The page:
by Thomas Sugrue

James Jackson Kilpatrick, conservative columnist, segregationist crusader, and celebrated wordsmith, is dead. The Oklahoma-born journalist quickly rose to the top of the Richmond News-Leader but became a nationally-known figure for his call for massive resistance to Brown v. Board of Education and later the Civil Rights Act of 1964, which he denounced as an un-American threat to "the right to own, possess, and manage property." If "the citizen's right to discriminate" should "be destroyed, the whole basis of individual liberty is destroyed."

In his waning years, Kilpatrick distanced himself from his segregationist past. He renounced racial discrimination and attributed his segregationism to youthful excess. Youthful excess or not, the man who once described himself as "only a little to the South of John C. Calhoun" played a vital role in facilitating the rise of a right-wing, free-market ideology--one that was born of opposition to even the mildest laws restricting racial segregation. Historian Nancy MacLean (who has written persuasively about the link between the free market economics and Jim Crow--some of the above Kilpatrick quotes come from her work) shows how Kilpatrick influenced William Buckley and the National Review (even helping provide the NR with membership lists from the racist White Citizens Councils to expand the magazine's subscriber pool) and laid the groundwork for the inroads that the Republican Party made in the Land of Dixie in the 1960s and beyond.

Americans love a good conversion story. Kilpatrick's embrace of "colorblindness" seemed proof of his redemption. But the rhetoric of colorblindness shouldn't blind us to the ways, as MacLean puts it, that Kilpatrick and other conservative leaders "played a two-faced game, singing hosannas to color blindness on one side, while continuing to whistle Dixie on the other." Kilpatrick continued to be a staunch foe of civil rights enforcement (what good was the 1964 Civil Rights Law, after all, if every attempt to ferret out discrimination was, to Kilpatrick, evidence of the overreach of federal power?) He resisted even the most tepid legislative efforts to actually put teeth into antidiscrimination laws. Kilpatrick argued that the 1988 Civil Rights Restoration Act, passed by a bipartisan majority (and enacted over Ronald Reagan's veto), was a dangerous threat to free enterprise and individual choice.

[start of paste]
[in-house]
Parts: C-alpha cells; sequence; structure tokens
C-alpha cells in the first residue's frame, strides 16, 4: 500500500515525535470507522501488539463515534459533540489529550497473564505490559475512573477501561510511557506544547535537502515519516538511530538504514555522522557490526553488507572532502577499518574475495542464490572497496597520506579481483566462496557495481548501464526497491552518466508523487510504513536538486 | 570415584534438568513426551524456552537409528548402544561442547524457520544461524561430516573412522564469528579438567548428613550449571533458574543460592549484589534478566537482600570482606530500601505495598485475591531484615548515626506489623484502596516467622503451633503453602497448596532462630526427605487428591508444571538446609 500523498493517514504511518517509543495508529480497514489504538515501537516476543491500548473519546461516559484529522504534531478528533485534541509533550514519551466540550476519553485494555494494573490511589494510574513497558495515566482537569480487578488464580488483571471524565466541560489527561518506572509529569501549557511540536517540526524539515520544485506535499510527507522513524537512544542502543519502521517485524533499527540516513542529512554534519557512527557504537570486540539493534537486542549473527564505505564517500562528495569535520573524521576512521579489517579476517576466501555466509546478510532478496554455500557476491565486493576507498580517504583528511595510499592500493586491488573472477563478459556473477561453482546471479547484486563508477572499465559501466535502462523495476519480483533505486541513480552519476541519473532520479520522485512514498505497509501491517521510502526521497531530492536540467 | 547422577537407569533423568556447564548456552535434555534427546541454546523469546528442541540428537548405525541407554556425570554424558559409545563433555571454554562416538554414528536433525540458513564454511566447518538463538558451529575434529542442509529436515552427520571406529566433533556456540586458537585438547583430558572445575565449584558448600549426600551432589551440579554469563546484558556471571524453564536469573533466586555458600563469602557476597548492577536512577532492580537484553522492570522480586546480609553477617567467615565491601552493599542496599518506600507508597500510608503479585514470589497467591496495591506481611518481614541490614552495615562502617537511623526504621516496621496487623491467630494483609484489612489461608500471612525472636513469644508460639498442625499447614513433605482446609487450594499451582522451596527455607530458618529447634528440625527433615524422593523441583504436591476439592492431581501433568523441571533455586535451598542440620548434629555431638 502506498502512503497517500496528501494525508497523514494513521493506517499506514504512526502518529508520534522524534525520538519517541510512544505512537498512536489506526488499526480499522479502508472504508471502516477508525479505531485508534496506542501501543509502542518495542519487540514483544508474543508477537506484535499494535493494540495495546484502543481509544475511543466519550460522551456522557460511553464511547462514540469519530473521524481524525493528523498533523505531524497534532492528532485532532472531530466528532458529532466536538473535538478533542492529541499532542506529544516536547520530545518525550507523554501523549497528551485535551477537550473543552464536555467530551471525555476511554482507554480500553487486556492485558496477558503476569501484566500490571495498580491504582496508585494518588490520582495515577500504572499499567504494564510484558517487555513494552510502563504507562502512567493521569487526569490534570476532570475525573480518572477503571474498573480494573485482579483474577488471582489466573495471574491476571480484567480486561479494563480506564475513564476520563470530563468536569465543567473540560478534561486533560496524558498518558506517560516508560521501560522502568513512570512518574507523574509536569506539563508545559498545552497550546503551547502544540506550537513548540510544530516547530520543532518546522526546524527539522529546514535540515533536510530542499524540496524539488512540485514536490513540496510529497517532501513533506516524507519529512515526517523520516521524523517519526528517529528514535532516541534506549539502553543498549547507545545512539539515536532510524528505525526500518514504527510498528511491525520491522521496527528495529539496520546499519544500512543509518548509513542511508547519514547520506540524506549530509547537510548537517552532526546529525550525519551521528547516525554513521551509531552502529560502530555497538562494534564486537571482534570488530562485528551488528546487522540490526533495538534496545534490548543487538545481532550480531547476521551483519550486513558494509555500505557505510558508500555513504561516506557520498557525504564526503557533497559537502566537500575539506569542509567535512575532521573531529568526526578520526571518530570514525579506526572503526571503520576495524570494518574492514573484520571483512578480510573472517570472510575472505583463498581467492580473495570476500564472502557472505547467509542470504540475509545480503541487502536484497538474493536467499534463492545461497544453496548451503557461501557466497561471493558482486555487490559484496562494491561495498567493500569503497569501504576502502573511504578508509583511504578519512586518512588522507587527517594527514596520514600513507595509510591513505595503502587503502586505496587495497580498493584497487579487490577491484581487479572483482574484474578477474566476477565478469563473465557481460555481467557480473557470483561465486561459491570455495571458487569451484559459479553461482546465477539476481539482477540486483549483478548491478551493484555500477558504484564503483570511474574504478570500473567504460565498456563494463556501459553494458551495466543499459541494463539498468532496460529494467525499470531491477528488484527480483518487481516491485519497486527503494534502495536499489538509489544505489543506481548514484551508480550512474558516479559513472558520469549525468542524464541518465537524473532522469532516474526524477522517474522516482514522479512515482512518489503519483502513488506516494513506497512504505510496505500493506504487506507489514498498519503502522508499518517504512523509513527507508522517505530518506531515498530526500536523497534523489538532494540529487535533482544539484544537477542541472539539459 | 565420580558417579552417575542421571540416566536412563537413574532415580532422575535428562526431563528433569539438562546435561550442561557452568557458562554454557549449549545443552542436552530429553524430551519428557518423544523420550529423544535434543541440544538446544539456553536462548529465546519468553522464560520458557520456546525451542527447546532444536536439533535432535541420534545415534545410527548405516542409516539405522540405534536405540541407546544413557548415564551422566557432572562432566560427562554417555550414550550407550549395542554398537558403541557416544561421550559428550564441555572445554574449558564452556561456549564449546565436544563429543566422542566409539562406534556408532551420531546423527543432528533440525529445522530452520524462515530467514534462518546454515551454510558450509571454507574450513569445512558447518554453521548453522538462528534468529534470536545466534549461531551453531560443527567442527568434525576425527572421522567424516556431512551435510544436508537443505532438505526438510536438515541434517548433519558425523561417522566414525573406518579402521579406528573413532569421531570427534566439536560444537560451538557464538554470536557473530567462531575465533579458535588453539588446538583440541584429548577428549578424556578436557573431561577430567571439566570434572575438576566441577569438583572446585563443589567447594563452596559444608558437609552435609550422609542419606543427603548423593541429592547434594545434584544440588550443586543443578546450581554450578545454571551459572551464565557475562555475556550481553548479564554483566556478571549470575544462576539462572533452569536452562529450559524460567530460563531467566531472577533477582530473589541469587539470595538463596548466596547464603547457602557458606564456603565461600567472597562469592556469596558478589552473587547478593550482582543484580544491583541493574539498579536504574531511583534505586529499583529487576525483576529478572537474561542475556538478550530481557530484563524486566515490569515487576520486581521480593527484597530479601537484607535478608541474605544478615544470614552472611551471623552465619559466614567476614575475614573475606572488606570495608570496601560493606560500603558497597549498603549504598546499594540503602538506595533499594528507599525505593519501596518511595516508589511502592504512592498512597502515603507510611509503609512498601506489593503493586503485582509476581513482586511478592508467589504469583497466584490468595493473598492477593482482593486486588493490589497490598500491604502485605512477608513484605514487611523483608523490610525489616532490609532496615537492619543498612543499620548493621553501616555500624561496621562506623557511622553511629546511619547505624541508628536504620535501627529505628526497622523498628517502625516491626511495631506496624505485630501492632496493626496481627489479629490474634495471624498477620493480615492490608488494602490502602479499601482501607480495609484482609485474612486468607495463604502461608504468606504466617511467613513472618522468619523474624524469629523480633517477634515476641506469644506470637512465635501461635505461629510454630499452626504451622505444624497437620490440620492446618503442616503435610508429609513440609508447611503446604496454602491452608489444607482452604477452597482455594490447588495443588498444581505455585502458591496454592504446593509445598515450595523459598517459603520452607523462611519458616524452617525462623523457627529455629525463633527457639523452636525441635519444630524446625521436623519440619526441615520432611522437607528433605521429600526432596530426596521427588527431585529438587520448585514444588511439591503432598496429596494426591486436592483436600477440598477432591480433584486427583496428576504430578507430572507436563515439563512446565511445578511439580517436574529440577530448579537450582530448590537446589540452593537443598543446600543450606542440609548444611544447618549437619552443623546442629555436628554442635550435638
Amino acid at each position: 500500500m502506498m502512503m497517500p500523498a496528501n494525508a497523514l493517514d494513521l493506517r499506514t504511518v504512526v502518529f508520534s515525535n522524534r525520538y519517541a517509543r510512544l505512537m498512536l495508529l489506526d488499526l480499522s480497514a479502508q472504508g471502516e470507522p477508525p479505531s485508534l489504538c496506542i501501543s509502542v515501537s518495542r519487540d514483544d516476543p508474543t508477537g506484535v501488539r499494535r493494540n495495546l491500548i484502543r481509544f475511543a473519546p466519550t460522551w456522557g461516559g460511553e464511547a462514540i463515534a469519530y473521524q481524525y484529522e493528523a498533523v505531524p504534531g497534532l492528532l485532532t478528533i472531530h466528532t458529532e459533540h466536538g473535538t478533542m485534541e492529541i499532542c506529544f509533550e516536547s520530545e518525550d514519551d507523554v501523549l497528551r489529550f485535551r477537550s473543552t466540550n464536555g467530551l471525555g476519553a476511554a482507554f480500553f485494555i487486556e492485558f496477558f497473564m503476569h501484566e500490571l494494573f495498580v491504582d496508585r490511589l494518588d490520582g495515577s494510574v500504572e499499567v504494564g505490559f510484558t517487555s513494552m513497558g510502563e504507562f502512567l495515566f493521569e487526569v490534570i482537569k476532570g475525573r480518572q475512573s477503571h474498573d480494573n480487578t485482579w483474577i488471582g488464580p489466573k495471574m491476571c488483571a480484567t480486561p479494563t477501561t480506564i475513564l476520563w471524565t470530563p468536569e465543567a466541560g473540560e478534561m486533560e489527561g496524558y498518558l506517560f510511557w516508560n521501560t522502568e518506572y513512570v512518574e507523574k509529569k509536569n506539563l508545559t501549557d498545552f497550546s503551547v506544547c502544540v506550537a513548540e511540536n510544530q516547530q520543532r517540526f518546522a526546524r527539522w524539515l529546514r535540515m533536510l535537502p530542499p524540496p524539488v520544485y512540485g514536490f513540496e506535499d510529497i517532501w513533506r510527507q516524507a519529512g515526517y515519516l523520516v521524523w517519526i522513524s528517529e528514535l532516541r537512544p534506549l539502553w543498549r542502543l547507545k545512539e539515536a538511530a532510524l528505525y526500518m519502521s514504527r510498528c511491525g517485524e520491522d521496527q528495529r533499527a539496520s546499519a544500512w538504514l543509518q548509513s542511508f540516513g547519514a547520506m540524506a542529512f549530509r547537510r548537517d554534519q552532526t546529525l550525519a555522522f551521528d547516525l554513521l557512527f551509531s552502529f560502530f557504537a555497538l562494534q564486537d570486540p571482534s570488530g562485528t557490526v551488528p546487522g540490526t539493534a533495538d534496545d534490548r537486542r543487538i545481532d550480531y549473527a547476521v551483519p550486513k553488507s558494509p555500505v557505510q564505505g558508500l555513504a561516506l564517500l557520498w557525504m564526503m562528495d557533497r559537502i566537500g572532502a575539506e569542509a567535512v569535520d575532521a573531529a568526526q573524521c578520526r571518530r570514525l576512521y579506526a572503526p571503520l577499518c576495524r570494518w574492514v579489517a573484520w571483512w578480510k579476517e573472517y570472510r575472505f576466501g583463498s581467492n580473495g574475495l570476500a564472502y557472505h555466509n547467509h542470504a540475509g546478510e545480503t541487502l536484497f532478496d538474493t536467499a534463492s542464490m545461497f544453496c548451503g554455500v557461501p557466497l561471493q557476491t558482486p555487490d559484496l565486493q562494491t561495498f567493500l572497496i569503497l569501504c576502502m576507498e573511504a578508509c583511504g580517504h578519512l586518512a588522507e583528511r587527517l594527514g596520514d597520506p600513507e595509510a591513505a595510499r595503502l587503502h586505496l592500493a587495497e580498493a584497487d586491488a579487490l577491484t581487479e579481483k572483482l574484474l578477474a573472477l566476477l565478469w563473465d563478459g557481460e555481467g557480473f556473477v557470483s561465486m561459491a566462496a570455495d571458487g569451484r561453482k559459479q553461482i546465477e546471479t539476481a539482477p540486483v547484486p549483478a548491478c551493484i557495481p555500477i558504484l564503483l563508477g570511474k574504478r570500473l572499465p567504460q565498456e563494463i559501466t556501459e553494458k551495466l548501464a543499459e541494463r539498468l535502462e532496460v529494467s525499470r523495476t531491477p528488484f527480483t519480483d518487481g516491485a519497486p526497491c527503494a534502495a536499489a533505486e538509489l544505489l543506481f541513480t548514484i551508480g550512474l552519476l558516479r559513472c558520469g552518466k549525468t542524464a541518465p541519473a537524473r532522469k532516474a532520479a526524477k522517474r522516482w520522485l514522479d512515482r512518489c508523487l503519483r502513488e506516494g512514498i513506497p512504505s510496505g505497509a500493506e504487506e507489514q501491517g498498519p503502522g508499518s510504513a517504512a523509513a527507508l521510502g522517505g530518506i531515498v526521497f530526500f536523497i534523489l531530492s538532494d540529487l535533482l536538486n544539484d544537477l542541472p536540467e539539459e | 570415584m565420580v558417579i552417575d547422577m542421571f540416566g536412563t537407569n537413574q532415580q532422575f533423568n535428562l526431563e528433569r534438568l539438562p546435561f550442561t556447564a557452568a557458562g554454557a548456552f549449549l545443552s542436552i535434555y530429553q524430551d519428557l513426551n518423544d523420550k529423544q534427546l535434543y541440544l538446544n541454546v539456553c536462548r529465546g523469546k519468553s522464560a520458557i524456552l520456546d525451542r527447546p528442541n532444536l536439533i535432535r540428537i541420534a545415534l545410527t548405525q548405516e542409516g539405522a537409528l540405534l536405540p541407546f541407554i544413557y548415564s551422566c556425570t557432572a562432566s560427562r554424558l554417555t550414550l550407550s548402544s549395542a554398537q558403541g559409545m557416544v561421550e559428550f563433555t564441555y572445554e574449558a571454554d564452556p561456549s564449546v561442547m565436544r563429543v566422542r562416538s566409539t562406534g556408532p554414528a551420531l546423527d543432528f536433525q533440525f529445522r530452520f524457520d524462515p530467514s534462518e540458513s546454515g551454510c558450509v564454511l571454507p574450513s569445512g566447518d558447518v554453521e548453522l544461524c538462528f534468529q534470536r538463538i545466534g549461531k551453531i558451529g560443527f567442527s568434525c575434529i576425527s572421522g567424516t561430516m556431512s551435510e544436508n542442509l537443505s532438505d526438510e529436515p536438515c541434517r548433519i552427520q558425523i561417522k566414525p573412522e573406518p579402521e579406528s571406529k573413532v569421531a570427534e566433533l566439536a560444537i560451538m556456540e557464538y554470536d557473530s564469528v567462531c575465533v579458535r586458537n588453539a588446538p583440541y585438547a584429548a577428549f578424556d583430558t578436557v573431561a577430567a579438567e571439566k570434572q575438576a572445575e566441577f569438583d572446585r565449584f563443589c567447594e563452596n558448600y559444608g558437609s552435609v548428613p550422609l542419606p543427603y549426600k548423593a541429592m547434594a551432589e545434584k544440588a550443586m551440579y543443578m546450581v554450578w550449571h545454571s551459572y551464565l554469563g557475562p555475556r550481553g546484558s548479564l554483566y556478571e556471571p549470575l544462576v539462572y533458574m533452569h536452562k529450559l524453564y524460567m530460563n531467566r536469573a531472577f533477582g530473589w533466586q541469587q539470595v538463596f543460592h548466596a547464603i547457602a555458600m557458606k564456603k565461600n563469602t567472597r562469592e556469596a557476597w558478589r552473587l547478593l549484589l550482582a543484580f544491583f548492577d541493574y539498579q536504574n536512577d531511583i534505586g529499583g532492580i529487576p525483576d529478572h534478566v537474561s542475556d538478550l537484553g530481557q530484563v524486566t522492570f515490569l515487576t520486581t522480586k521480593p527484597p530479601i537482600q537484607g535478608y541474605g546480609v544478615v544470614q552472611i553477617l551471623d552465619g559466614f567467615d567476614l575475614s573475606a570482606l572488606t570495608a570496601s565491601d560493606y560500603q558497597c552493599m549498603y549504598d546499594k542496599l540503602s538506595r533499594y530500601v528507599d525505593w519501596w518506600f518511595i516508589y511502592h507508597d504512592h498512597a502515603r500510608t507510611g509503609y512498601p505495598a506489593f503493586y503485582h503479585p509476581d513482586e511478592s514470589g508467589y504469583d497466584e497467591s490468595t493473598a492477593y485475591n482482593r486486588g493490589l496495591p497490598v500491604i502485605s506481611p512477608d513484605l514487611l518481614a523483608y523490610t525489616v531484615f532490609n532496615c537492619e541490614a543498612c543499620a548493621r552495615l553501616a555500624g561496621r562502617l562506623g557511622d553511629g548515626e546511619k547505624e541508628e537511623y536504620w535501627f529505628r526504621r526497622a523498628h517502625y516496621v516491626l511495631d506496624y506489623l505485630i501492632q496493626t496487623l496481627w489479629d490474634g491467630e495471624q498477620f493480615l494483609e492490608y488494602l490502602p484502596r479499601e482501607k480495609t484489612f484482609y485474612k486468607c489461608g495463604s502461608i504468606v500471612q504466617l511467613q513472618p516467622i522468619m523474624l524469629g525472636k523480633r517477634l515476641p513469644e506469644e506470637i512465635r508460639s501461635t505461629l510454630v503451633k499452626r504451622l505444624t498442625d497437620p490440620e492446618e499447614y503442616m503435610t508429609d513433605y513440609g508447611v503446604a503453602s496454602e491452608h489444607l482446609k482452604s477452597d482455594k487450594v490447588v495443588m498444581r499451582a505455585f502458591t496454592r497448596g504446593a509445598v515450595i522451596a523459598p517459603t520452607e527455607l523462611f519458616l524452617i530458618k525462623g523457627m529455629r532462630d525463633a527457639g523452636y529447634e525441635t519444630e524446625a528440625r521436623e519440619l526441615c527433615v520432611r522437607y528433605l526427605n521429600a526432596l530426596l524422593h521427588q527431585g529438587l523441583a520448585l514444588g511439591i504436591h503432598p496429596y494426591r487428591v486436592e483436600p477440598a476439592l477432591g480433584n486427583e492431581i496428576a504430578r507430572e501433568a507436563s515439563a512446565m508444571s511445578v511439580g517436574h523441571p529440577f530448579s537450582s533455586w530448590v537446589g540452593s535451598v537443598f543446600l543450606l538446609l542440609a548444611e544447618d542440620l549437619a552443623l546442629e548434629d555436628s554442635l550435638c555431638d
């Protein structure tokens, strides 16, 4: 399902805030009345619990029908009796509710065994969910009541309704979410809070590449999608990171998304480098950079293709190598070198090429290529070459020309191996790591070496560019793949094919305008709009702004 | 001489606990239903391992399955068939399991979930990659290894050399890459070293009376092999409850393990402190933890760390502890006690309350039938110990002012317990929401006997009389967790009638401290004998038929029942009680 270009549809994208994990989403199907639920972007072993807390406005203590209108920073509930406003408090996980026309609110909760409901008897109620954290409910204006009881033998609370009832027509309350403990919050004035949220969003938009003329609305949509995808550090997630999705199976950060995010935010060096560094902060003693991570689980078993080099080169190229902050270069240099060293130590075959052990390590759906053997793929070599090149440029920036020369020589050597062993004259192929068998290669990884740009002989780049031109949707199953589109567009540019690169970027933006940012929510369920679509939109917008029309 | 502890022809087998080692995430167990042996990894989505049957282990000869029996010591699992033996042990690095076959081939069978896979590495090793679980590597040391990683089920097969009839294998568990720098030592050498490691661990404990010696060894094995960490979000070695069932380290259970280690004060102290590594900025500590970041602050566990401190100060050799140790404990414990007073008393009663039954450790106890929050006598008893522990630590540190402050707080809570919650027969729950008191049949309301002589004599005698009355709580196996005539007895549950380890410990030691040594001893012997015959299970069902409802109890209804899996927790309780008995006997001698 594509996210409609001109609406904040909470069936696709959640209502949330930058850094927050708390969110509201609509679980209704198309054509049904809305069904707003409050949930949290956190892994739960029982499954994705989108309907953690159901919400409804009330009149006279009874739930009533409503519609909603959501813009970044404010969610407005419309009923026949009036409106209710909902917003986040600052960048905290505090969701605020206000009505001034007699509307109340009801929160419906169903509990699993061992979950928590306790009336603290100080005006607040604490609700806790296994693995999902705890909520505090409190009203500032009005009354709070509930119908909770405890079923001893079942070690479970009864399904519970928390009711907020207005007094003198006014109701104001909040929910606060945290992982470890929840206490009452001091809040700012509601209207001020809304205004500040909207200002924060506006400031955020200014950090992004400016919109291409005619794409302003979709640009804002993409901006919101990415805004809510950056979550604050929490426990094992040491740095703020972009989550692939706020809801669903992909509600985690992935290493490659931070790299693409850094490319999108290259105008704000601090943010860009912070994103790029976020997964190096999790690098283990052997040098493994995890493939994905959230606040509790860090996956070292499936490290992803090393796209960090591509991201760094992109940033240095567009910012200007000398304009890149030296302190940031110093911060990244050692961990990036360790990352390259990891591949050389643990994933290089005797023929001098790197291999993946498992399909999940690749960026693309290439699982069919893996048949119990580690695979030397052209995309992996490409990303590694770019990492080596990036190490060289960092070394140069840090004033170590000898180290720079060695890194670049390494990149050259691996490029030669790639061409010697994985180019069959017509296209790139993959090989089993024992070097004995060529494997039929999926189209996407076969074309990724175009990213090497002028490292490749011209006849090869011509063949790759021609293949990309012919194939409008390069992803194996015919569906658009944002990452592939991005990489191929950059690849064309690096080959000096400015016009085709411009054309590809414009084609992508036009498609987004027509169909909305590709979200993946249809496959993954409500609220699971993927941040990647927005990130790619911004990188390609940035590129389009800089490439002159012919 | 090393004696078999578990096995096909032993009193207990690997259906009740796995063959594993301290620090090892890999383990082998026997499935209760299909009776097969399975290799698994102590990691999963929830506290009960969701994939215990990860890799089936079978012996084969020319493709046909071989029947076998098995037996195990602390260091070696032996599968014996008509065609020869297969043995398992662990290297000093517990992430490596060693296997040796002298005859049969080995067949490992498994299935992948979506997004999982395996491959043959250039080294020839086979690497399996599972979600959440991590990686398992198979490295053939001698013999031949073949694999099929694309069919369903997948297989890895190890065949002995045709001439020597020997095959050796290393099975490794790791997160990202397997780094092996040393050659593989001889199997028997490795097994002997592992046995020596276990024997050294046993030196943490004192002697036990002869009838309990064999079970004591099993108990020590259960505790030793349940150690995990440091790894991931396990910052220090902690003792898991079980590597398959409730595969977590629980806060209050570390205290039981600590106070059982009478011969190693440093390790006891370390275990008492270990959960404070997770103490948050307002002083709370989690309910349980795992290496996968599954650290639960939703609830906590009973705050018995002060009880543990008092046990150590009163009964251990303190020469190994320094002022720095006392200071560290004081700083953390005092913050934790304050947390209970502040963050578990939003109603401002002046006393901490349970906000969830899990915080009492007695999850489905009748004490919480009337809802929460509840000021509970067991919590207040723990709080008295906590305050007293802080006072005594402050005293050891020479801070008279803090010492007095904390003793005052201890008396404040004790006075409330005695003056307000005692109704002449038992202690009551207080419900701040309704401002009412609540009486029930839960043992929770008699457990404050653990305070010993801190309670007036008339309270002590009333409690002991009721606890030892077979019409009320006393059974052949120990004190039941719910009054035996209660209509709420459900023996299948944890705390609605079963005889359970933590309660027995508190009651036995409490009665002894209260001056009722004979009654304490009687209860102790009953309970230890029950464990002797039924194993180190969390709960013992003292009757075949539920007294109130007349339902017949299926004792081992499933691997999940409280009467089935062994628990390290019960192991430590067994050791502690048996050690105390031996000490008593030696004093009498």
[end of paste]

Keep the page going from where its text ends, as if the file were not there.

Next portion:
But race still mattered to Kilpatrick, even as he professed it did not. In his columns, he dug up one obscure incident after another to make a case for a pattern of "reverse discrimination" against white people. Those stories (variations on the theme of the white man who didn't get a job because a supposedly unqualified minority took his place), solidified into conventional wisdom because Kilpatrick and his comrades relentlessly repeated them. In Kilpatrick's view (in an August 30, 1989 column), civil rights advocates longed for "an Orwellian society in which some are more equal that others." For Kilpatrick and his ilk, the only "discrimination" worth fighting was that which supposedly targeted whites, even though there was and is no compelling statistical evidence that whites suffer from systematic discrimination. But then again, Kilpatrick, a take-no-prisoners debater, saw no need to let data stand in the way of "the truth."

Even in the 1980s and 1990s, Kilpatrick couldn't hold back some of his deepest prejudices. Gays were a particular target. In a June 30, 1988 Newsday column, Kilpatrick wrote this:

My thought is that AIDS victims deserve about the same "compassion" that society extends to those who smoke themselves to death or drink themselves to death. Let us reserve our deepest grief for victims of the drunken driver, or for those who die of genetic diseases...the fellow who dies of sodomy is no more special than the fellow who dies of two packs of cigarettes a day.

And when the Supreme Court ruled that the government could deny funding to Bob Jones University because of its prohibition on interracial dating, Kilpatrick offered this pearl in the Washington Post (note his careful wordsmithing, especially his use of "may"):

It may well be ''uncharitable,'' as the Supreme Court concluded in the Bob Jones case, to preach that miscegenation is sinful.... But these are sincerely held religious beliefs. I do not see how the power of the state constitutionally can be invoked to punish either Bob Jones...Their religious teachings may strike many persons as obnoxious or unfair, but these teachings are their own business. They ought to be left alone.

 
Whites are victims of discrimination. Opposition to "miscegenation" is a legitimate religious belief. AIDS victims brought it on themselves.

Kilpatrickisms still shape the vision of America's cultural warriors--witness the "black racism" charges involving the minuscule New Black Panther Party or the brouhaha around Shirley Sherrod.

But Kilpatrickism--its faux color blindness and its uncompromising faith in the market--is his most poisonous legacy. Kilpatrick's paeans to color blindness and his suspicion of integration are echoed in current conservative jurisprudence. Read Chief Justice John Roberts's opinion in Parents Involved (the Supreme Court case that struck down voluntary school integration programs in Seattle and Louisville) if you want to see Kilpatrickism redux. And it infuses the antigovernment, pro-business rhetoric of the right. 

Whether or not Kilpatrick rests in peace, it will be a long time before his ideas are buried and gone.

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